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Intel Labs Celebrates Increased Funding for Research and Education Through the CHIPS and Science Act

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Gabriela Cruz Thompson is the Director of University Research at Intel Labs, where she is defining the next generation of computing by identifying and funding critical research centers at leading universities world-wide.

 

Highlights:

  • The recently enacted CHIPS and Science Act supports the American semiconductor industry by promoting research and development, manufacturing, and workforce development.
  • Intel leaders joined Speaker of the House Nancy Pelosi and a distinguished panel of science and technology speakers at the San Francisco Exploratorium to mark the act’s historic passage.
  • The CHIPS and Science Act, which includes the National Science Foundation for the Future Act, prepares the U.S. to better support learners, educators, and researchers, ultimately facilitating a more inclusive industry and yielding new businesses, new jobs, and more exports.

In a massive leap for American semiconductor research and development (R&D), manufacturing, and workforce development, Congress recently passed the CHIPS and Science Act. The act includes the largest authorization of funding for U.S. research and development at the Department of Commerce (DOC), the National Science Foundation (NSF), the National Institute of Standards and Technology (NIST), and the Department of Energy (DOE) in U.S. history. It is also one of the greatest single investments in U.S. manufacturing in decades. Since 1990, American semiconductor manufacturing capacity has decreased from 37% to 12%, primarily due to ambitious chip manufacturing incentives from foreign governments. The CHIPS and Science Act brings us closer to restoring U.S. leadership in semiconductors by providing the following:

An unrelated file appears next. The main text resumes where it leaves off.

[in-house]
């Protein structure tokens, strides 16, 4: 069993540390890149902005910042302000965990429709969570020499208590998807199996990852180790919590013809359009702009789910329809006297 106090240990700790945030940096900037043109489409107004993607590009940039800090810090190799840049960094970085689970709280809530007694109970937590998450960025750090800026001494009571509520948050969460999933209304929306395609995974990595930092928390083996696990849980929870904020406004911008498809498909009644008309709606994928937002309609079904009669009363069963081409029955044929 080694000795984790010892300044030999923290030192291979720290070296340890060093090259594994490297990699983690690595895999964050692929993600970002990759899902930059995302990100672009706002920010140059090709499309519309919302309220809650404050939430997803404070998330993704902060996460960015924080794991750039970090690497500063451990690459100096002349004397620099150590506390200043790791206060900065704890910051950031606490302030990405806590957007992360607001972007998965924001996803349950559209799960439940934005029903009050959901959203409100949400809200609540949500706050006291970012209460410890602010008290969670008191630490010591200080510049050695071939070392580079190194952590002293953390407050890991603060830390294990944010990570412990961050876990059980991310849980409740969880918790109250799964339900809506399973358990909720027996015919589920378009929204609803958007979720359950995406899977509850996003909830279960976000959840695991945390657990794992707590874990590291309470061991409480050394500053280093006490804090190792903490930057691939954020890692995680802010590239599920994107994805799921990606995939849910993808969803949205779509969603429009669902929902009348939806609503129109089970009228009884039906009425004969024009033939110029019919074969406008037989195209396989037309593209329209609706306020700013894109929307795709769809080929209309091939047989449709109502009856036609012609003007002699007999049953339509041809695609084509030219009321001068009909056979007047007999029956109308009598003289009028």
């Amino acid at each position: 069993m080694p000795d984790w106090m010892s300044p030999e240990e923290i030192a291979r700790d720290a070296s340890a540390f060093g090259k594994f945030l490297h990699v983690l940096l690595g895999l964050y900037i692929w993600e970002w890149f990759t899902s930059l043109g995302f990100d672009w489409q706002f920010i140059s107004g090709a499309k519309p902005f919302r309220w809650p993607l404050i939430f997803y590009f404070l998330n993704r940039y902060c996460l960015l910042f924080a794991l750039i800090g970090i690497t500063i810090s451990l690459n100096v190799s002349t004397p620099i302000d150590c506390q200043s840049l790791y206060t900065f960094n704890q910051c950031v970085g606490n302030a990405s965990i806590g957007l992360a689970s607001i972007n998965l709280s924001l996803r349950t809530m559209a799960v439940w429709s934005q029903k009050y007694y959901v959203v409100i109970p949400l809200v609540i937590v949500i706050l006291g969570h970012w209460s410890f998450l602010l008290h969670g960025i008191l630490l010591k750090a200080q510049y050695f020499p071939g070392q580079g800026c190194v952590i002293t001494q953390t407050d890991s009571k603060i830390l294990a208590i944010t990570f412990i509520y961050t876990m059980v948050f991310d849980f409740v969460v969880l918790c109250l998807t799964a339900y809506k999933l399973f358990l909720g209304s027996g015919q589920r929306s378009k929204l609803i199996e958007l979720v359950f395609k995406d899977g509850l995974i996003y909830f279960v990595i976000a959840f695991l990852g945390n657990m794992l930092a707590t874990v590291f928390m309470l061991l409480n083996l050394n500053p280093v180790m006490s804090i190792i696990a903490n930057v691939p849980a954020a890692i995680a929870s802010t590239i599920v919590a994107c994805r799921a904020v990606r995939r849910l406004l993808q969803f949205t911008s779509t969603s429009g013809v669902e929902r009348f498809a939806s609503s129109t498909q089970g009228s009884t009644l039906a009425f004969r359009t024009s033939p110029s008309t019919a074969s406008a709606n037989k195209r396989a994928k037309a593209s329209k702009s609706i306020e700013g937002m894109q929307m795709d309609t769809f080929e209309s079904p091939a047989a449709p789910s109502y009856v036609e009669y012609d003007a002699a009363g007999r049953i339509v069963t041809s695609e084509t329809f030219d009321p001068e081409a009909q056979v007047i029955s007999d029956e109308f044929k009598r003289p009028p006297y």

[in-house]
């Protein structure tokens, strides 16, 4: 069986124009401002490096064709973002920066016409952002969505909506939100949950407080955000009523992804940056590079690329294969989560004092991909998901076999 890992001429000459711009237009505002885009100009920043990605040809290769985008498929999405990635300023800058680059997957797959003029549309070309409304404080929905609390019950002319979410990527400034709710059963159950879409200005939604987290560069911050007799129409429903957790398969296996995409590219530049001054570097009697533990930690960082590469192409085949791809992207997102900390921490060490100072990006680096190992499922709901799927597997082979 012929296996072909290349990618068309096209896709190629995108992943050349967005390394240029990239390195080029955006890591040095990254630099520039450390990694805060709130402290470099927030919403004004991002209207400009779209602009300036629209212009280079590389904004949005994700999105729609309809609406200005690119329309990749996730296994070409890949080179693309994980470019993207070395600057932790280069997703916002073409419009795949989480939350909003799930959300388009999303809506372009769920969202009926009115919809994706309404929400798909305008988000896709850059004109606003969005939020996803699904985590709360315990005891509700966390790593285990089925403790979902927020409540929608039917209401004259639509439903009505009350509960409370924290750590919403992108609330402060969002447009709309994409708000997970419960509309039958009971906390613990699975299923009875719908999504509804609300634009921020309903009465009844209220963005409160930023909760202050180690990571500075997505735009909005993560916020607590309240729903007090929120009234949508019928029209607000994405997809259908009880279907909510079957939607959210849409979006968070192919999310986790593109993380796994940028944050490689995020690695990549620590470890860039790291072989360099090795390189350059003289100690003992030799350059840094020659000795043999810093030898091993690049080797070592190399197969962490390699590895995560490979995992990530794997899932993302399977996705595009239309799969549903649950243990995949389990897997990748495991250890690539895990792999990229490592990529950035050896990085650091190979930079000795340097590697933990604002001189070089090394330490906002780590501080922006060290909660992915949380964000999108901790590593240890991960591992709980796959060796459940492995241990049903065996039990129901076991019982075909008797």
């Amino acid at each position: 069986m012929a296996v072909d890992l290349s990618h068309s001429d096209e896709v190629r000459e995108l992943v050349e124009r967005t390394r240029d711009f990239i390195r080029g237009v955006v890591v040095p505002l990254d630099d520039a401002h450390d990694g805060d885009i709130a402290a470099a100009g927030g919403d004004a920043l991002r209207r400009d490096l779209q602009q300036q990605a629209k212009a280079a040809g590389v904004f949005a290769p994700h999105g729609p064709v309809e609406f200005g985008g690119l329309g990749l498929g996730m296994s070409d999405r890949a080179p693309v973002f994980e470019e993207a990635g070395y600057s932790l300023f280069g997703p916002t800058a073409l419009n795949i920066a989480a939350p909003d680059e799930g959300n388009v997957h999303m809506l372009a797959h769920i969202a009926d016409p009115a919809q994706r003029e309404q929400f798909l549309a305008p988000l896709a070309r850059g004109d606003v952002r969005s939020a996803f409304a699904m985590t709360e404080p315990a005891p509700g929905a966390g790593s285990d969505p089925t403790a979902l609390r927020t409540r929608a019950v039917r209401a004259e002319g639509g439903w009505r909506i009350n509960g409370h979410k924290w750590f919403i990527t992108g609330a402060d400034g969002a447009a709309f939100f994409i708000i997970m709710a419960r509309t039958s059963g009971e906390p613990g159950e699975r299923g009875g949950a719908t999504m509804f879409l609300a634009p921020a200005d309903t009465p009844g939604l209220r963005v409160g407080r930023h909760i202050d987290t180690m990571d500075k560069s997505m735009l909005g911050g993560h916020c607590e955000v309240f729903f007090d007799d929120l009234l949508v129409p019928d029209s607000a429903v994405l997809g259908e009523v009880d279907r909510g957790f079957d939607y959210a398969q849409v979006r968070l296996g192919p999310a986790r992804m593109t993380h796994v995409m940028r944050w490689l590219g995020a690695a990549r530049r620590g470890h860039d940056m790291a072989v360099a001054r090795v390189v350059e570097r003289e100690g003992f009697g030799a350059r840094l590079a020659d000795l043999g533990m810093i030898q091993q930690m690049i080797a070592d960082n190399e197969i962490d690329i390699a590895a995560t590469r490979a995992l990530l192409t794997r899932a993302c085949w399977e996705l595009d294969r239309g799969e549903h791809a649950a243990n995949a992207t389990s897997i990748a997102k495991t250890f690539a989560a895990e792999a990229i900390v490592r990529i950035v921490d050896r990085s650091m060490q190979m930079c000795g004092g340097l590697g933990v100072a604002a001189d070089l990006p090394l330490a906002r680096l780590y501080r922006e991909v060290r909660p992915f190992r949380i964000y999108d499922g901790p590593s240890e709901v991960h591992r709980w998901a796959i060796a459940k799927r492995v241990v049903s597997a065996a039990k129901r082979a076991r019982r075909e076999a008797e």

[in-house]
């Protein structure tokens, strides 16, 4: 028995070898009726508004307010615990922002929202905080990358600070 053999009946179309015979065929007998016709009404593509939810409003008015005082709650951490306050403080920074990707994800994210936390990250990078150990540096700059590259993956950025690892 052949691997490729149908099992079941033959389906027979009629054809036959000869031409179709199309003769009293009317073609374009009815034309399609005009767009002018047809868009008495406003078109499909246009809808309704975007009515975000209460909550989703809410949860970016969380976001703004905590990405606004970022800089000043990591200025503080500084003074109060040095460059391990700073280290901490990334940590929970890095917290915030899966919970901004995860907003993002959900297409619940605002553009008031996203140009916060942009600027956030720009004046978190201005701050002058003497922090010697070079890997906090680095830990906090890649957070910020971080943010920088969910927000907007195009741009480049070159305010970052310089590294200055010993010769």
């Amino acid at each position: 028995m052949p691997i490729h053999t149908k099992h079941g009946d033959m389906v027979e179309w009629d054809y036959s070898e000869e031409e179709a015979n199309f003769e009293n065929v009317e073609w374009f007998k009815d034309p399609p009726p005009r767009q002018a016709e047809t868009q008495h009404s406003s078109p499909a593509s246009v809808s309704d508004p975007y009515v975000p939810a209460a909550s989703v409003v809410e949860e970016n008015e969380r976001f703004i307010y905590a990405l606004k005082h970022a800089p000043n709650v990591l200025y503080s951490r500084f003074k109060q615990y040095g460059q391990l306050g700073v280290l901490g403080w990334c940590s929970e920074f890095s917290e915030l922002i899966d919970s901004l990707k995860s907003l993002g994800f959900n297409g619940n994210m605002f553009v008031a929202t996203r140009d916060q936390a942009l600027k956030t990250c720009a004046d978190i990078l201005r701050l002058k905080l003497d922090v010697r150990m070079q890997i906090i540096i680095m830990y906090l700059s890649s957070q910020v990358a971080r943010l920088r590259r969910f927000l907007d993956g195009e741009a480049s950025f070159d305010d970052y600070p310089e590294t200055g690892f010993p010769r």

Funding:

  • $39 billion for semiconductor manufacturing and R&D incentives through DOC
  • $13.2 billion  for semiconductor R&D and workforce development through DOC and NSF
  • $500 million for international information communications technology security and semiconductor supply chain activities at the State Department
  • $1.5 billion for promoting and deploying open and interoperable 5G wireless technologies through DOC

Authorizations:

  • $81 billion for the NSF over five years ($36 billion over baseline)
  • $10 billion for NIST over five years ($5 billion over baseline)
  • $67.9 billion for the DOE’s Office of Science and related programs over five years ($30.5 billion over baseline)
  • $10 billion for DOC over five years to invest in regional innovation and technology hubs across the country

At Intel Labs, it is our job to dream up and create the future, which is why we are excited to celebrate progress toward semiconductor innovation, as well as the CHIPS and Science Act’s funding for research and education. As the Director of University Research for Intel Labs, I was privileged to join Speaker of the House Nancy Pelosi, Silicon Valley Congresswoman Anna Eshoo, and Intel Board of Directors member Dr. Tsu-Jae King at the San Francisco Exploratorium earlier this month to mark the act’s historic passage. Other distinguished science and technology speakers included Exploratorium CEO Lindsay Bierman and UCSF Vice Chancellor Dr. Kieth Yamamoto.

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Intel Labs Director of University Research Gabriela Cruz Thompson at the podium at the San Francisco Exploratorium. Speaker of the House Nancy Pelosi is seated to the left.

Photo by Adam Lau 

 

Intel was invited to participate in recognition of our support for this vital piece of legislation. While the CHIPS and Science Act is largely acknowledged for its manufacturing incentives, it is also designed to promote innovation with funding for research, education, and training. The act does so by allocating over $13 billion to these areas through the creation of a National Semiconductor Technology Center, a National Advanced Packaging Manufacturing Program, and a Microelectronics Commons for lab-to-fab tech transfer. Additionally, the Research and Innovation Division of the CHIPS and Science Act authorizes a $82.5 billion federal budget increase over five years compared to current levels for NSF, NIST, DOC, and DOE research and technology development, as well as workforce development programs.